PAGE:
In cases that are quickly closed, as in Nikki LaDue January's death, follow-up is deemed unnecessary.

As such, actions like reviewing audio from the 911 call may not occur until well after the determination has been made--if at all.

If authorities had reviewed the call audio prior to classifiying the death as a suicide, I believe several parts of the conversation would have been of interest to them:  

--The Caller: "Terrified" but Had Limited Information--

Family friend Nancy Burge, the woman who made the call to police, stated that Phil January (Nikki's husband) had asked her to call 911.  She said that she was unsure exactly what had happened inside, but that "somebody I am concerned about, I am terrified, committed suicide"  (1:29).

Why was she terrified?  Allegedly and prior to her death, Nikki had been staying at Nancy's residence because she (Nikki) was afraid to be by herself in the condo.   

Nancy also told authorities that Nikki was on the balcony, and that she could see Phil (also on the balcony) from where she was.

--The Caller: "He Came in Tonight"--

Referring to Phil, Nancy stated that "he came in tonight" (3:01).  It was believed that Phil had just arrived at the condo that morning after driving from Louisiana.  With the husband and Nikki arguing on the phone a few hours before she was discovered deceased, it would be imperative for investigators to have definitive timelines for the activities of various persons from the previous night and the morning in question.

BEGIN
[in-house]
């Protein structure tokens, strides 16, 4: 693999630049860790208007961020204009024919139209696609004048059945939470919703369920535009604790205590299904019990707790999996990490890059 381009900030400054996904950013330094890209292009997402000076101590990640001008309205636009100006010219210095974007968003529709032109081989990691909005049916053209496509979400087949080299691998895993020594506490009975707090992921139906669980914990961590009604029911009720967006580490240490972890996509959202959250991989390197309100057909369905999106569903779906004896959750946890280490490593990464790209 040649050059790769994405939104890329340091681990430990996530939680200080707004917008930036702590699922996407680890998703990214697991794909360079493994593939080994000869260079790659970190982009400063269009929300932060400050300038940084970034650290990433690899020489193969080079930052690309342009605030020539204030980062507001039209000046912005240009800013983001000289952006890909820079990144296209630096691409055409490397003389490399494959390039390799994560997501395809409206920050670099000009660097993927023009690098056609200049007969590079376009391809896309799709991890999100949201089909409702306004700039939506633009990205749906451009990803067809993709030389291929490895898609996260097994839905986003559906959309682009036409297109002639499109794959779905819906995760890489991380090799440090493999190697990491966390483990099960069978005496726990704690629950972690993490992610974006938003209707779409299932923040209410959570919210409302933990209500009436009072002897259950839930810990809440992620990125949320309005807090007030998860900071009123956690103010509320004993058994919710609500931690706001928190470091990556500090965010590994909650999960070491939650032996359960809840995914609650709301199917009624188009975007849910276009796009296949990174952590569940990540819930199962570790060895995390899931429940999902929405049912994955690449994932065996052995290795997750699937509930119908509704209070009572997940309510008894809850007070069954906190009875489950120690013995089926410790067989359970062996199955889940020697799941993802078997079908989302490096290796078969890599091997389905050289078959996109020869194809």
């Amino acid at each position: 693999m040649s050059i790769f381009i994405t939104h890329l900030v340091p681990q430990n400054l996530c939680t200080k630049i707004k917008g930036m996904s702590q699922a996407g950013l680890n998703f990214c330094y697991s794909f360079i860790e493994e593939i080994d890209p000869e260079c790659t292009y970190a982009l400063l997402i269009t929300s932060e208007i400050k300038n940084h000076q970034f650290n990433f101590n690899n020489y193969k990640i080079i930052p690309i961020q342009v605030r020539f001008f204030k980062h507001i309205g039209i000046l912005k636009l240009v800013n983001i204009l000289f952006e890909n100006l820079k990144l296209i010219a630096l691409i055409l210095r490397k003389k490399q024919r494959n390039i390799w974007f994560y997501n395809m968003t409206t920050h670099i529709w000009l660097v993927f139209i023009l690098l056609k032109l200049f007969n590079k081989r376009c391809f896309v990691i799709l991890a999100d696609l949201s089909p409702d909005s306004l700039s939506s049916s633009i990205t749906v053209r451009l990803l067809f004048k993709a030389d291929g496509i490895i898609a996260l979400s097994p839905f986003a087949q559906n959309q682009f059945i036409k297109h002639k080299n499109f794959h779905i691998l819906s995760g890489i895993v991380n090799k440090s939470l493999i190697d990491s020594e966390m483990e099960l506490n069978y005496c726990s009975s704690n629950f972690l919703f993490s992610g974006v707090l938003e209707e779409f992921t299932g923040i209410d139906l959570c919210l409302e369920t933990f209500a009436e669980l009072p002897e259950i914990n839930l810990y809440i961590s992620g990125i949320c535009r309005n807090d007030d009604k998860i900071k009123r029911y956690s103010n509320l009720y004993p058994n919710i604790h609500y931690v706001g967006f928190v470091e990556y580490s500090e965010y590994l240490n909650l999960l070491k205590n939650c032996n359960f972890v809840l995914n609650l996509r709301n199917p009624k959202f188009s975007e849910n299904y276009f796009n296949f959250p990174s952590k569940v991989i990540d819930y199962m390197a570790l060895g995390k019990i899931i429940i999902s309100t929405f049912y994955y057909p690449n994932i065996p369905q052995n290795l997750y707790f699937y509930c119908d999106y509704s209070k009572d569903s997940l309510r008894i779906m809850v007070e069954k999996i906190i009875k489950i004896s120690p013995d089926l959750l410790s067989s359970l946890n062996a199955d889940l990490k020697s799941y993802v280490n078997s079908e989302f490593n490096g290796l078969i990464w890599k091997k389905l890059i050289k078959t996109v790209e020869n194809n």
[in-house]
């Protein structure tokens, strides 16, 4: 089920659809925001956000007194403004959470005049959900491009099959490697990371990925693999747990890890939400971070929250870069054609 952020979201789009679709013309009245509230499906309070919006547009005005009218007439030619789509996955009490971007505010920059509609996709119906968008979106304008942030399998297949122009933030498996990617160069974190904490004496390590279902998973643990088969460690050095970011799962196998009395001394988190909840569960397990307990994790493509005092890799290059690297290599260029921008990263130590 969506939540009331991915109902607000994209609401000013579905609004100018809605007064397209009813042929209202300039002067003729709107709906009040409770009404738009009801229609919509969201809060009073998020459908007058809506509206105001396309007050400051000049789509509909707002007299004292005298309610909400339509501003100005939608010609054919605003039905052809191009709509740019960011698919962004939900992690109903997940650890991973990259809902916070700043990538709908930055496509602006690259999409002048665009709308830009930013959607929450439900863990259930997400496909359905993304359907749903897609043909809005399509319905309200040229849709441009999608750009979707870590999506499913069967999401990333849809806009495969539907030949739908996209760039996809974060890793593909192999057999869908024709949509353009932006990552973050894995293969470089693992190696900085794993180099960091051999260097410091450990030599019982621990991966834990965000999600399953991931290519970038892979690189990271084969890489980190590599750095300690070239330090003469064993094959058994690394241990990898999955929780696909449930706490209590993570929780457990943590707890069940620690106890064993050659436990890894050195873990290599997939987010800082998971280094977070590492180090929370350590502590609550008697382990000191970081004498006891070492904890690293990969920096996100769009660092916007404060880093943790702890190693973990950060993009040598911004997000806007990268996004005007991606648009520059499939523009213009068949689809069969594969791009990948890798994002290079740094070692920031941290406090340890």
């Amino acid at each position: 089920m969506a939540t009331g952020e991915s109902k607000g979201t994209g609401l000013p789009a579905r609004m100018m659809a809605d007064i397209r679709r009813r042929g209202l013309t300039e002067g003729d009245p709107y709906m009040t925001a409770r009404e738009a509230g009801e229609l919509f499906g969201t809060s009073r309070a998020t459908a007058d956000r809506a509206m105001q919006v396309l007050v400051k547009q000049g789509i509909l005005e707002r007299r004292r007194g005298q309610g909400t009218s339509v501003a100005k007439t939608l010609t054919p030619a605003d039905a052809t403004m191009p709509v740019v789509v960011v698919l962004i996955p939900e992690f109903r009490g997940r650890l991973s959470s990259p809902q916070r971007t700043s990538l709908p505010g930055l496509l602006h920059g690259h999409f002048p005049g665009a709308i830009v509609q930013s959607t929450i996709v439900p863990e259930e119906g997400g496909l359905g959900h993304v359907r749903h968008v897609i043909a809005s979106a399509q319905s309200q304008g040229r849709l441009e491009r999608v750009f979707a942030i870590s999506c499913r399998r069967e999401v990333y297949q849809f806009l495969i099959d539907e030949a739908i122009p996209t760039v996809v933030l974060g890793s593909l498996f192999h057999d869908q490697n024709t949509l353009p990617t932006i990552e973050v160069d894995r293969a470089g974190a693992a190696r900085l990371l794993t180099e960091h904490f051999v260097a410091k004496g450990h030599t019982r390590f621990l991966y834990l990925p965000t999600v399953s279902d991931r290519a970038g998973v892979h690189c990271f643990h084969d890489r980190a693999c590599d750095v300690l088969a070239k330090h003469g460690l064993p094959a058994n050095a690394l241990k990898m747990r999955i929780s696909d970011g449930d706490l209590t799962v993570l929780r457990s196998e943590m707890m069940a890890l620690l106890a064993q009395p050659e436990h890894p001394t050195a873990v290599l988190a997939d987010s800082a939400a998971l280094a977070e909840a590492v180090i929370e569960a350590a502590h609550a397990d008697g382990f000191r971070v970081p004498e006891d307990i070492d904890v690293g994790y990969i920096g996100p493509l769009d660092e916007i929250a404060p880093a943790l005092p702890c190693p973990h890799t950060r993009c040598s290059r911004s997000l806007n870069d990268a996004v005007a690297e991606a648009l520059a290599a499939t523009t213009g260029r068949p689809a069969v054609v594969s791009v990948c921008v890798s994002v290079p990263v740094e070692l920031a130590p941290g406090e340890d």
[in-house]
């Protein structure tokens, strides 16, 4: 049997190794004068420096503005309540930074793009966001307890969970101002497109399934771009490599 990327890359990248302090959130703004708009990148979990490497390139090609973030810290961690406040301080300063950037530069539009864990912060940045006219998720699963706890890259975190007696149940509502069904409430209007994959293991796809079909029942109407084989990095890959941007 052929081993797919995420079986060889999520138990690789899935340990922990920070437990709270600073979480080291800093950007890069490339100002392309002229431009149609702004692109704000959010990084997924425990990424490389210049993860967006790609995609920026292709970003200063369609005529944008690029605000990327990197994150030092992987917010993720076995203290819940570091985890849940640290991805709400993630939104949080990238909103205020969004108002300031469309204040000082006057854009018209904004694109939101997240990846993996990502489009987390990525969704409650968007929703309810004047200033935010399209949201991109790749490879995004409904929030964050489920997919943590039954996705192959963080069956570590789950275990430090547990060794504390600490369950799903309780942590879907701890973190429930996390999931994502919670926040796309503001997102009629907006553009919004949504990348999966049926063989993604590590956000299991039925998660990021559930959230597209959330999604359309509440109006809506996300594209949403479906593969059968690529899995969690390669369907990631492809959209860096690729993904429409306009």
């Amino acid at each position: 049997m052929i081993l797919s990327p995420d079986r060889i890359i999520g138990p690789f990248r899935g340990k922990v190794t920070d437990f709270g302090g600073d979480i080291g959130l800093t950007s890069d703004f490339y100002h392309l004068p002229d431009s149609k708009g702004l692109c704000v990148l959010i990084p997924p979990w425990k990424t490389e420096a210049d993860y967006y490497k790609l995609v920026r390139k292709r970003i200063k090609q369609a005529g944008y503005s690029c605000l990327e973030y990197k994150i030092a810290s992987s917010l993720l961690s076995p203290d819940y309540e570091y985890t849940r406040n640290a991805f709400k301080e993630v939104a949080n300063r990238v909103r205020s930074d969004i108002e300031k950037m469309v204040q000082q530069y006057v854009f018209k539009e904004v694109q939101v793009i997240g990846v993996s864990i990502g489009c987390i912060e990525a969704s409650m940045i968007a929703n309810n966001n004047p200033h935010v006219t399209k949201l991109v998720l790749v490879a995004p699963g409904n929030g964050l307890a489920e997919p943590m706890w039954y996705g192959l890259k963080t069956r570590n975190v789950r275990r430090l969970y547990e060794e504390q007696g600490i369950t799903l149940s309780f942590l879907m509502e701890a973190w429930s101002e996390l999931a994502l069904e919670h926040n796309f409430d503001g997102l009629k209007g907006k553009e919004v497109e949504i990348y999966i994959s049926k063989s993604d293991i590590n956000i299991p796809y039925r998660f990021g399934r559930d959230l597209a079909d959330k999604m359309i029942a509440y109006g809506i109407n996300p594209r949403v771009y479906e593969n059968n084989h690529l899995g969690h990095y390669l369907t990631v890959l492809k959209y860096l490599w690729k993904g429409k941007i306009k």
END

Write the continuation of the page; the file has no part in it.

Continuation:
--The Caller: "Just Take Him Out to the Car"--

Nancy tells someone to "just take him out to the car" (2:30)--evidently referring to Nikki's five-year old son.

Who was at the scene?  Did anyone else enter the condo?

When authorities respond to a death scene with a child as a potential witness (and, as in this case, may be the only witness), I believe that it is imperative that an investigator speak to the young person.

Obviously, speaking to a child is not always immediately possible due to circumstances involving the death, the child's age, etc., but it is essential as children tend to be the most honest witnesses that authorities can hope to find. 

In this case, the decision was made to not speak to Nikki's son about the death--he has never been interviewed.

Also, removing the child from the scene (as Nancy describes) is a reasonable action, but authorities need to know where he is so that plans can be made to speak with him.